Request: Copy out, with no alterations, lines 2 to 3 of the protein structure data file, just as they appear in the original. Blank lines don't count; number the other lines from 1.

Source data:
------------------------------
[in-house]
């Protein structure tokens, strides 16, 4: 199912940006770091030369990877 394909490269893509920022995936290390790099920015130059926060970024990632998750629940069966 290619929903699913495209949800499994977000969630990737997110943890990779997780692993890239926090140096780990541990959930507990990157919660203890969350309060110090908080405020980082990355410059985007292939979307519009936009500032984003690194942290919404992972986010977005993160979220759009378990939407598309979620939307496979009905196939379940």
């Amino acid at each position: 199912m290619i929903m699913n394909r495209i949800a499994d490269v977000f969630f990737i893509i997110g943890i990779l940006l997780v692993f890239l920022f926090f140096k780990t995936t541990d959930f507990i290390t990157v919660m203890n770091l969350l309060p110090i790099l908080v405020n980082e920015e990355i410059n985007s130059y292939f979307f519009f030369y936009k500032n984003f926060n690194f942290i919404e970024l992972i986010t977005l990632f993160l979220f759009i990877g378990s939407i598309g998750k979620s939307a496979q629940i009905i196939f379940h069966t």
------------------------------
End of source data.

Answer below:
């Protein structure tokens, strides 16, 4: 199912940006770091030369990877 394909490269893509920022995936290390790099920015130059926060970024990632998750629940069966 290619929903699913495209949800499994977000969630990737997110943890990779997780692993890239926090140096780990541990959930507990990157919660203890969350309060110090908080405020980082990355410059985007292939979307519009936009500032984003690194942290919404992972986010977005993160979220759009378990939407598309979620939307496979009905196939379940």
């Amino acid at each position: 199912m290619i929903m699913n394909r495209i949800a499994d490269v977000f969630f990737i893509i997110g943890i990779l940006l997780v692993f890239l920022f926090f140096k780990t995936t541990d959930f507990i290390t990157v919660m203890n770091l969350l309060p110090i790099l908080v405020n980082e920015e990355i410059n985007s130059y292939f979307f519009f030369y936009k500032n984003f926060n690194f942290i919404e970024l992972i986010t977005l990632f993160l979220f759009i990877g378990s939407i598309g998750k979620s939307a496979q629940i009905i196939f379940h069966t």